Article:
Moore v. USA-2255
MEMORANDUM OPINION. Signed by Judge Richard D Bennett on 12/30/2015. (c/m 12/30/15 bmhs, Deputy Clerk)
IN THE UNITED STATES DISTRICT COURT
FOR THE DISTRICT OF MARYLAND
MARK ANGELO MOORE, Jr., #52359-037
Civil Action No. RDB-15-2442
Criminal Action No. RDB-10-491
Pending is Mark Angelo Moore’s Motion to Vacate, Set Aside or Correct. (ECF 576).
Respondent filed an opposition and moves for denial of the Motion as time-barred. (ECF 591).
Moore filed a Reply in which he maintains the Motion is timely. (ECF 596).
The matter is briefed and ready for disposition. No hearing is necessary to resolve this
case. Local Rule 105.6. (2014); see also Rule 8 of the Rules Governing §2255 Proceedings. For
reasons to follow, the Motion will be DENIED and DISMISSED as time-barred. A Certificate of
Appealability will not issue.
On August 4, 2011, Moore pled guilty to conspiracy to distribute and possess with the
intent to distribute 5 grams or more of cocaine base and 500 grams or more of cocaine
hydrochloride, in violation of 21 U.S.C. §846. As part of the plea agreement, the parties
stipulated and agreed pursuant to Federal Rule of Criminal Procedure 11(c)(1)(c) (commonly
referred to as a “C plea”) that a 144- month sentence of imprisonment was appropriate, based on
Petitioner’s status as a career offender pursuant to USSG §4 B1.1.
On November 9, 2011, this Court sentenced Moore to 108 months of imprisonment,
notwithstanding his “C plea.” Moore did not note an appeal of his conviction or sentence. 1
Moore’s Motion to Vacate was received by the Clerk for filing on August 17, 2015.
On September 8, 2015, this Court ordered Respondent to file a limited response
addressing the timeliness of the Motion. (ECF 586). On October 14, 2015, the Government
responded, seeking denial of the Motion to Vacate as time-barred (ECF 591), and Moore replied
on November 30, 2015. (ECF 596).
A. ONE-YEAR LIMITATIONS PERIOD
A one-year statute of limitations applies to § 2255 petitions. See 28 U.S.C. § 2255(f).
The limitations period runs from the latest of: (1) the date on which the judgment of conviction
becomes final; (2) the date on which the impediment to making a motion created by
governmental action in violation of the Constitution or laws of the United States is removed, if
the movant was prevented from making a motion by such governmental action; (3) the date on
which the right asserted was initially recognized by the Supreme Court, if that right has been
newly recognized by the Supreme Court and made retroactively applicable to cases on collateral
review; or (4) the date on which the facts supporting the claim or claims presented could have
been discovered through the exercise of due diligence. Id. The one-year period may be equitably
tolled. See Whiteside v. United States, 775 F.3d 180, 184 (4th Cir. 2014) (en banc) (applying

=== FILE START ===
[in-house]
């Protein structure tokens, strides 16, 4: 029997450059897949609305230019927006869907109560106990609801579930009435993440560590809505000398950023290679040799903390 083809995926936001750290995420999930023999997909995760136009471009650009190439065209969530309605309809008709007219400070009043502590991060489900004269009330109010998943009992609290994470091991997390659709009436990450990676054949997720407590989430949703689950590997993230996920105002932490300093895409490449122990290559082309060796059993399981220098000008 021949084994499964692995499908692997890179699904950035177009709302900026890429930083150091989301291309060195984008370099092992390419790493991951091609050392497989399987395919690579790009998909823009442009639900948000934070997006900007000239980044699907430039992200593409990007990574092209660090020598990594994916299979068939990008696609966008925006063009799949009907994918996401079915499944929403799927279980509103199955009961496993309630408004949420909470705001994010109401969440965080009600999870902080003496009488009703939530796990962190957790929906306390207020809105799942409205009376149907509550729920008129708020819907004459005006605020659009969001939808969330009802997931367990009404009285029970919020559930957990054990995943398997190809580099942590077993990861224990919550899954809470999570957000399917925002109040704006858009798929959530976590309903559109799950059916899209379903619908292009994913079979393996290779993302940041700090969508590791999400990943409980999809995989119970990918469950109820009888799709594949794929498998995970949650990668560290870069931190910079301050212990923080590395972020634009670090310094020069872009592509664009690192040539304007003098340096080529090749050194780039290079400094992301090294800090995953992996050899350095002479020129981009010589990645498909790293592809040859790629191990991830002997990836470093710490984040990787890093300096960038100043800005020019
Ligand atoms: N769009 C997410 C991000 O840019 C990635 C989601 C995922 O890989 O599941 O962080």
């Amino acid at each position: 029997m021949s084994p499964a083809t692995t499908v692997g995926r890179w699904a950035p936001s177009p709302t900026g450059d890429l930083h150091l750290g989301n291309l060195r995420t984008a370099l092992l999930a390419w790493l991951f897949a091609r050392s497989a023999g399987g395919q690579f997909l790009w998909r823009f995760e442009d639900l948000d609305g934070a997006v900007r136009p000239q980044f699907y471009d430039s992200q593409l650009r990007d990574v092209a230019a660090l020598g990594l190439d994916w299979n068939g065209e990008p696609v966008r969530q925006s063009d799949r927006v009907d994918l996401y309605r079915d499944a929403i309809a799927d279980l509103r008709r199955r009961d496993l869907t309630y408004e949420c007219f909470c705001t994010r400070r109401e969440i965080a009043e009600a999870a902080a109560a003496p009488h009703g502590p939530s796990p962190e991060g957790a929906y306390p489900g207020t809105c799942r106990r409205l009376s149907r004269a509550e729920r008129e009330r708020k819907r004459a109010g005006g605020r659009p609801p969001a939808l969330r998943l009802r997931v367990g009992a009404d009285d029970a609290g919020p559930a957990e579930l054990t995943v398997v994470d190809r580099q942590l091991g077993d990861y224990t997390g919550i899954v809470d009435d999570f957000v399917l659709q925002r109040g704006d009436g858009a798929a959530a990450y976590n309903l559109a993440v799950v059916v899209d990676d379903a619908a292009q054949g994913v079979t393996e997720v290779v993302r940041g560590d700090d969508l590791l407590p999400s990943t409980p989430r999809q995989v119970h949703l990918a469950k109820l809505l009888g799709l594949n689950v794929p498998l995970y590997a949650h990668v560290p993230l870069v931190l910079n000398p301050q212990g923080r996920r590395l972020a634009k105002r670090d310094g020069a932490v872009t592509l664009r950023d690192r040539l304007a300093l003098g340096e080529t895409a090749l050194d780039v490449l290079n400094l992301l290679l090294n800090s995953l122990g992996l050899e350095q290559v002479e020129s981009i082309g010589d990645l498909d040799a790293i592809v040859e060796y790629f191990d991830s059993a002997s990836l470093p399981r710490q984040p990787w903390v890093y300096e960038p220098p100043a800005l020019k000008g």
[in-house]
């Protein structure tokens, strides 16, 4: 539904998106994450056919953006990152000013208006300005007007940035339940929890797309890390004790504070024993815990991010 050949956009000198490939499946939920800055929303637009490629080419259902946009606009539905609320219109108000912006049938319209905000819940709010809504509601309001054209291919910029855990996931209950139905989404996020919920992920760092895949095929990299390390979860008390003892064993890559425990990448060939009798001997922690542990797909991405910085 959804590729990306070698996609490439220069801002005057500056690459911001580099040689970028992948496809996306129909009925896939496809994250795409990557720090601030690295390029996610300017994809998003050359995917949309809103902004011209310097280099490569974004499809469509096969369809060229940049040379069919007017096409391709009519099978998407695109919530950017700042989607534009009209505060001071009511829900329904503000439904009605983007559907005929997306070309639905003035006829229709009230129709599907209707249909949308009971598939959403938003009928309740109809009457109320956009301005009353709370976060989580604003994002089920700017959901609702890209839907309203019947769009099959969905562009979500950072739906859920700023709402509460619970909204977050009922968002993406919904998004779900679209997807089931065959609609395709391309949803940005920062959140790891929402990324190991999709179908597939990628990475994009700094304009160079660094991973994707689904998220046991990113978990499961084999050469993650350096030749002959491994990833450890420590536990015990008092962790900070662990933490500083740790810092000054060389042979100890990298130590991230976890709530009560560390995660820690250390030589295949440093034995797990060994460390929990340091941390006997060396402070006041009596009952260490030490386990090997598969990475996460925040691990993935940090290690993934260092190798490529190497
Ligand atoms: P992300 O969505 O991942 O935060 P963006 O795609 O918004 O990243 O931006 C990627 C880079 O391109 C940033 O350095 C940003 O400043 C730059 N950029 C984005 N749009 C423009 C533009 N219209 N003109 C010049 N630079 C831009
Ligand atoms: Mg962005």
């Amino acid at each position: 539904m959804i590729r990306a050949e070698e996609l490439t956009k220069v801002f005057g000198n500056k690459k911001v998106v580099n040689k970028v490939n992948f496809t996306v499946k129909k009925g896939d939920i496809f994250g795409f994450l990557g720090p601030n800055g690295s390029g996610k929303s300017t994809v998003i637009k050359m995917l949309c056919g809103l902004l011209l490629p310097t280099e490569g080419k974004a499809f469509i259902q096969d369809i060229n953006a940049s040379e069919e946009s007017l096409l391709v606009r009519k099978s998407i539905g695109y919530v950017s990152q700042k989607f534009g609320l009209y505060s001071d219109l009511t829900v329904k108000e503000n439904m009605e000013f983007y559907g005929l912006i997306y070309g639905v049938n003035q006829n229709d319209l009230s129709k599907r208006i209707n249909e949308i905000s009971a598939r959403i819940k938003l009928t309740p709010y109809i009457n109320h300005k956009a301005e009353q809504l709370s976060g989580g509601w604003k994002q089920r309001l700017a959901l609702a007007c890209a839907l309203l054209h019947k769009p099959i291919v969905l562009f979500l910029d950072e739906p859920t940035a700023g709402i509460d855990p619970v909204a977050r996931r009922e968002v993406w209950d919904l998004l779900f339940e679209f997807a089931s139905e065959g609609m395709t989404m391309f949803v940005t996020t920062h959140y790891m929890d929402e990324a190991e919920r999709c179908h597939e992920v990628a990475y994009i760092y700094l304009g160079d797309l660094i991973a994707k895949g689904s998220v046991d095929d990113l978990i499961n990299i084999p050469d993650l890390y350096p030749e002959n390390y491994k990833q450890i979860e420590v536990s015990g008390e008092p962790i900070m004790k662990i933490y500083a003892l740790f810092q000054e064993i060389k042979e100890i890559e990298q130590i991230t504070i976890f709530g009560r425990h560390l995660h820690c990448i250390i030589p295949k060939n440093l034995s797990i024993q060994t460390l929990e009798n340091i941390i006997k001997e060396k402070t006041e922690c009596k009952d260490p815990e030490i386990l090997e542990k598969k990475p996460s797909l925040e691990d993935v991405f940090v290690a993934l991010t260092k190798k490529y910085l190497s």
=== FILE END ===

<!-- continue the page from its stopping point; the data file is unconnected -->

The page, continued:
In the plea agreement, Moore waived his right to appeal with certain exceptions, none of which Moore alleges
The Motion was signed, dated, and placed in the prison mailing system on August 17, 2015. See Houston v. Lack,
487 U.S. 266, 276 (1988) (stating the “mail box rule” applies to §2255 petitions, thus an inmate's motion is
considered timely if deposited in the prison's internal mailing system on or before the last day for filing); see also
Rules Governing Section 2255 Proceedings, Rule 3(d) (providing the Motion is deemed filed on the date it is placed
in the prison mail system).
equitable tolling to the one-year limitation period in 28 U.S.C. §2255) (quoting Rouse v. Lee, 339
F.3d 238, 246 (4th Cir. 2003) (en banc)).
The Government avers the one-year limitations period started to run on the date Moore’s
judgment of conviction became final. Finality for the purpose of 28 U.S.C. §2255(f)(1) attaches
when the United States Supreme Court “affirms [that] conviction on the merits on direct review
or denies a petition for a writ of certiorari, or when the time for filing a certiorari petition
expires.” United States v. Clay, 537 U.S. 522, 527–28 (2003). Moore did not file an appeal;
thus, his conviction became final 14 days after entry of judgment when the time for filing a
notice of appeal expired. Id. at 527; United States v. Wilson, 256 F.3d 217, 221 (4th Cir. 2001);
see also Fed. R. App. P. 4(b)(1)(A) (providing to fourteen days to file an appeal). Under the
facts presented here, Moore’s limitations period started to run on November 23, 2011, and
expired one year later on November 23, 2012. When Moore filed the Motion to Vacate on
August 17, 2015, some thirty-two months had already elapsed since the expiration of the oneyear limitations period. Accordingly, the Motion was untimely filed.
Moore counters the limitations period began to run not on the date judgment became final
but rather on the date the facts supporting the claim or claims presented could have been
discovered through the exercise of due diligence. See 28 U.S.C. § 2255(f)(4). “Section 2255(f)(4)
is not a tolling provision that extends the length of the available filing time by excluding certain